3 U.S. Industries That Could Be Slammed by Another Bout of ‘China Shock’


  • Amid global strife and competition, U.S. industries at risk must adapt and brace for a potential “China Shock 2.0”.
  • U.S. Manufacturing: U.S. manufacturing shows growth with a current ISM PMI of 50.30, indicating resilience against global trade tensions.
  • America’s Semiconductor Industry: The CHIPS Act’s $50 billion investment has revitalized the semiconductor sector, with sales jumping 20% year-over-year.
  • Chinese Electric Vehicles in the U.S. Market: Chinese EV companies like NIO and BYD use Mexican plants to dodge U.S. tariffs, strategically entering North American markets.
U.S. industries at risk - 3 U.S. Industries That Could Be Slammed by Another Bout of ‘China Shock’

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Due to continuous geopolitical crises and shocks related to globalization, U.S. industries are at risk.

Due to fierce worldwide competition and an inflow of lower-priced imports, U.S. industries have suffered greatly since China joined the WTO in 2001, losing some 3.4 million jobs.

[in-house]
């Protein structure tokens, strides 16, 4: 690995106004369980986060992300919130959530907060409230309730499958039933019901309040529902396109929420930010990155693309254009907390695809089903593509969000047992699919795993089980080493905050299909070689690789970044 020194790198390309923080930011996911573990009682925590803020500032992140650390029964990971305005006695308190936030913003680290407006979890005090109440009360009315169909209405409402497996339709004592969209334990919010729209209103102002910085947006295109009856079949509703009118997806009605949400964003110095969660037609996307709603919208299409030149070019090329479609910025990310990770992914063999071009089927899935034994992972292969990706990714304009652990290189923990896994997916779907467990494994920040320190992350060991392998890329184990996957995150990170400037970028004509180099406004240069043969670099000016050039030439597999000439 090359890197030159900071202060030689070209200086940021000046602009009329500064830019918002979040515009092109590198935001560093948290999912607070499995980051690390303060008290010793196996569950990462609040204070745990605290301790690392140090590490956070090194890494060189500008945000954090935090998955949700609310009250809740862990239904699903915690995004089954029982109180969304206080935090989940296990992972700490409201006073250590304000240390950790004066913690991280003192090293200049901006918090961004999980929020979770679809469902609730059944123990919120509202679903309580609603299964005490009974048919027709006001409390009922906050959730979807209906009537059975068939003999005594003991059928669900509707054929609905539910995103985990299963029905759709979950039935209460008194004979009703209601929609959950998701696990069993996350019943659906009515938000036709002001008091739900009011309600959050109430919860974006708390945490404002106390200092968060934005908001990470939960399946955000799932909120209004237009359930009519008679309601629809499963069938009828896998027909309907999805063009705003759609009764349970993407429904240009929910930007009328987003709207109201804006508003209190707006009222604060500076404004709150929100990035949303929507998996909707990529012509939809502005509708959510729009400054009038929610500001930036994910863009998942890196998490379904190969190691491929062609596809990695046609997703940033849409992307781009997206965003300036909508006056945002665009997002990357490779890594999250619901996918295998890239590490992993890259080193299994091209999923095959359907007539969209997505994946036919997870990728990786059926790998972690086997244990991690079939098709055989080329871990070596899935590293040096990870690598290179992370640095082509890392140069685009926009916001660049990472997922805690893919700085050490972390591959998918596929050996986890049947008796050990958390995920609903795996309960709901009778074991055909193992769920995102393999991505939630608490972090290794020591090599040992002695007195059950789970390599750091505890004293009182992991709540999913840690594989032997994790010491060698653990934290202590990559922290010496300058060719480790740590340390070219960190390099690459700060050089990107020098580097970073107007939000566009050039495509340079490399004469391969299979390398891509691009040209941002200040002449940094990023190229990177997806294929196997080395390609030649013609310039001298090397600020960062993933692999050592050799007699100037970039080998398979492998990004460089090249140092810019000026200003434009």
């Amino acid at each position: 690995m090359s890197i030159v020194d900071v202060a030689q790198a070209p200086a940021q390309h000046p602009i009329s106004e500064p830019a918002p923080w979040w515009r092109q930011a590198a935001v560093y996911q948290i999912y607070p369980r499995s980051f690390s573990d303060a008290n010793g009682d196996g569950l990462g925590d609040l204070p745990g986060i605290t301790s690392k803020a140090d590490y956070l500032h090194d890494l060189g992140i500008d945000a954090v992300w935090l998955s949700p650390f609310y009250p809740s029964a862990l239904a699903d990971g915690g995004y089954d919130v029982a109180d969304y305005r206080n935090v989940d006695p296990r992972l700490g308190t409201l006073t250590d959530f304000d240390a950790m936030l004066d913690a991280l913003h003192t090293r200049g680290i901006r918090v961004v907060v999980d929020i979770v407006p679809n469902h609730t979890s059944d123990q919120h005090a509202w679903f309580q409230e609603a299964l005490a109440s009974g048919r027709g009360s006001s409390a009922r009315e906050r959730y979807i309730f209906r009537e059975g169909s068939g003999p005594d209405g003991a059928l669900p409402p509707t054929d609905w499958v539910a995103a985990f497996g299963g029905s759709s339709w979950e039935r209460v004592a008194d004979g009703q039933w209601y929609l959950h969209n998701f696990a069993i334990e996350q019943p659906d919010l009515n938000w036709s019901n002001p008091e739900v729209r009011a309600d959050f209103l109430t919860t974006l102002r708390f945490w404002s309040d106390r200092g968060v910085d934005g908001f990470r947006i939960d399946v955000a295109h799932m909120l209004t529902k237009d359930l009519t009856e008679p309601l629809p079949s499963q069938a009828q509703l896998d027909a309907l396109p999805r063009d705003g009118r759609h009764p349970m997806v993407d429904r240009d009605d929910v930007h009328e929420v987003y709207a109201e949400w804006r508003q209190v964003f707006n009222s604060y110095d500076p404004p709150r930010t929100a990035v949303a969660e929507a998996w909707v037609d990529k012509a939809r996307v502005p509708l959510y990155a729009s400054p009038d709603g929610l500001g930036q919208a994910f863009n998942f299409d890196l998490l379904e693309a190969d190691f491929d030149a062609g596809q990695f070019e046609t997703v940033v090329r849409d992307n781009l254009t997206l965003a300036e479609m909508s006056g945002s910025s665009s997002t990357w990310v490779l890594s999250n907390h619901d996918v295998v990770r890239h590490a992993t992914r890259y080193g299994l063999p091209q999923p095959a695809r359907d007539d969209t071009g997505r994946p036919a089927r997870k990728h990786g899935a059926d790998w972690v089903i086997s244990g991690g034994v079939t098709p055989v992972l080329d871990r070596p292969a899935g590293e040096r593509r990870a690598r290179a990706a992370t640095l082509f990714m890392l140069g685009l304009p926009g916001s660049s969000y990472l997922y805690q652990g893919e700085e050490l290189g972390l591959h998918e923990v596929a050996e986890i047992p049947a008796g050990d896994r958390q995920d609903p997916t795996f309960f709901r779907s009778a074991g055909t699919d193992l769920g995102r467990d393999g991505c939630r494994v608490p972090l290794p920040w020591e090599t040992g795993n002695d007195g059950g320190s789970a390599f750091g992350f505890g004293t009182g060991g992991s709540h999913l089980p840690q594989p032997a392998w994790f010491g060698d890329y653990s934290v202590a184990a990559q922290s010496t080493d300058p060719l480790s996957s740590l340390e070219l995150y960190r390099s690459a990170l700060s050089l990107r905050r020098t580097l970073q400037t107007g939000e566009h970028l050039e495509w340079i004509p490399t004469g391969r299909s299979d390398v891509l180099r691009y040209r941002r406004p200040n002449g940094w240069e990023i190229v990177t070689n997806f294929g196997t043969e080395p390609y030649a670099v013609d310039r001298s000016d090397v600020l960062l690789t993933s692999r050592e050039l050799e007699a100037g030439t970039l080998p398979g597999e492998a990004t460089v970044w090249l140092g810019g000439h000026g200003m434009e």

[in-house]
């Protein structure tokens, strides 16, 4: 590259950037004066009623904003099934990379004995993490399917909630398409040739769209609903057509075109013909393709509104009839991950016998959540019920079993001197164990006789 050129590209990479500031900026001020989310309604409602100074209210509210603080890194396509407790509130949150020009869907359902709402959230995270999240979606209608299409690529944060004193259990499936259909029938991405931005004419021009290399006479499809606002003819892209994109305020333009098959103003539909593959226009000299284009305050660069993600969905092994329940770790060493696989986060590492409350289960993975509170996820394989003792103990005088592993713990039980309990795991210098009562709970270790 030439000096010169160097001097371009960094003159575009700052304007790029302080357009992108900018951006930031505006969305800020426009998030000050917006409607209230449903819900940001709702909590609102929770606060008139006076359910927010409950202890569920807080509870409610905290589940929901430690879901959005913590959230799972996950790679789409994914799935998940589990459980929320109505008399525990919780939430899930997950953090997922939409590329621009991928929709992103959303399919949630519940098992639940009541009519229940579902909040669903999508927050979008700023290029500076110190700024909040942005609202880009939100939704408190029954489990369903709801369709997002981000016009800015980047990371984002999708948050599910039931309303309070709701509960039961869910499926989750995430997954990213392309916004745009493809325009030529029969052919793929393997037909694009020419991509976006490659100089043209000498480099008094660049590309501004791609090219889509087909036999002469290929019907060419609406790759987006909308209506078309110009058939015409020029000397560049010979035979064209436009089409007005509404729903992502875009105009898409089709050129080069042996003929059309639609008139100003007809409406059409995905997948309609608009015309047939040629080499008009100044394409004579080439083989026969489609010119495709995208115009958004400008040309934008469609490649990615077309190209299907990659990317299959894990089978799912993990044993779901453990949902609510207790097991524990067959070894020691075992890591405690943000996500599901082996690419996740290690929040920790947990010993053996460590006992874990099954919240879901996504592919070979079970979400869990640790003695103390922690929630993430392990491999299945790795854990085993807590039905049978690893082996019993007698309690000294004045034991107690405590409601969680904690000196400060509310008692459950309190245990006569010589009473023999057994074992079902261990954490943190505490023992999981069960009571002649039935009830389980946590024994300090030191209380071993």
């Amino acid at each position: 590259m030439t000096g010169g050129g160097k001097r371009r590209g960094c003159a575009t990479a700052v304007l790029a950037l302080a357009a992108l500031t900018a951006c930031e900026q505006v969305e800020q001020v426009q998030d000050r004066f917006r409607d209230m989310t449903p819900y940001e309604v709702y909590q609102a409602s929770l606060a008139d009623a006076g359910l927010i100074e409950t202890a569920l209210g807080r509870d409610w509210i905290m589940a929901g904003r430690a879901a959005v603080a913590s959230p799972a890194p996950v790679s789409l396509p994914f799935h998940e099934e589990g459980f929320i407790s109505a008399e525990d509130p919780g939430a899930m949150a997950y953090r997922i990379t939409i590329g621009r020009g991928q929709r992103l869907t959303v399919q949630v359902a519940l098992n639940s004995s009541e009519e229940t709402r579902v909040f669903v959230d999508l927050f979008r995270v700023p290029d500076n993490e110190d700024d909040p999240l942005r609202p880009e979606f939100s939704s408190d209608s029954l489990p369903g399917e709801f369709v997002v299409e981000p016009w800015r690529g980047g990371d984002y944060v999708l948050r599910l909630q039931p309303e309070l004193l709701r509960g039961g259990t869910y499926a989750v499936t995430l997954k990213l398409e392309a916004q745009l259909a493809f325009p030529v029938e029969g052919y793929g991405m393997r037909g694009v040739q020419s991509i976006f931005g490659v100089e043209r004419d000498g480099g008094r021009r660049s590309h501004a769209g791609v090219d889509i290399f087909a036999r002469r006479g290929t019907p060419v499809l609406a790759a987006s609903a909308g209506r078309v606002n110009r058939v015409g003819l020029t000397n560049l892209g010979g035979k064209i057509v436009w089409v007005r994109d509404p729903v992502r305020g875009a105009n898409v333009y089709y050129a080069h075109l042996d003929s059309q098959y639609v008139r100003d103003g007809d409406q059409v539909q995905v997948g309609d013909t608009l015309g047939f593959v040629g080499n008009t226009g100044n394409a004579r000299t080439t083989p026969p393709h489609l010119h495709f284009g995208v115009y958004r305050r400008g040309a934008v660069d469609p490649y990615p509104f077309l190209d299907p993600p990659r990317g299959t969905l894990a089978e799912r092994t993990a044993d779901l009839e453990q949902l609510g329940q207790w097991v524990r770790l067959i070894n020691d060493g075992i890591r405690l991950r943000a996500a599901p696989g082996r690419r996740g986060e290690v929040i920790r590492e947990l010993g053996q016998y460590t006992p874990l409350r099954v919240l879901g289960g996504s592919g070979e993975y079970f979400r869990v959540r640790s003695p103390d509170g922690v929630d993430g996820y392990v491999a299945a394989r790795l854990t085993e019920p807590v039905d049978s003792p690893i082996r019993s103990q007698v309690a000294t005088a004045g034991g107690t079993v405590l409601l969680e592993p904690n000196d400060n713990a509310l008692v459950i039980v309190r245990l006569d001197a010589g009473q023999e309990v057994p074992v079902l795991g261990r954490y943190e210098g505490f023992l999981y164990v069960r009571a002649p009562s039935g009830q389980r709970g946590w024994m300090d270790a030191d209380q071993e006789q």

As we shall examine in detail, there have been positive indicators over the last year despite these difficulties, with a gradual but steady rise in industrial activity, with the S&P Global U.S. Manufacturing PMI at 51.9 in March.

However, a “China Shock 2.0” might undermine these gains. Trade disputes and tariff wars, especially with big competitors like China, may affect the U.S. manufacturing sector due to its considerable engagement in overseas supply networks.

Nevertheless, the newest wave of inexpensive commodities is more sophisticated and crucial to Beijing’s long-term ambitions, so the U.S. cannot afford to be complacent. With China’s Q1 GDP growth likely to slow, it will not pivot away from its strategy of providing cheaper solar panels or electric vehicle vehicles overseas to spur growth.

Therefore, the United States will need to rethink its options and see what it can do to safeguard U.S. industries at risk.

U.S. Manufacturing

China’s accession to the World Trade Organization in 2001 sparked the first 12-year import surge. In response to China’s liberalization reforms and rise on the world stage, U.S. manufacturing suffered a massive drop, with 3.4 million manufacturing jobs lost.

The talk surrounding cheap Chinese exports comes at the wrong time for U.S. manufacturing, seeing signs of life after the COVID-19 epidemic and geopolitical conflicts (such as the conflict in Ukraine).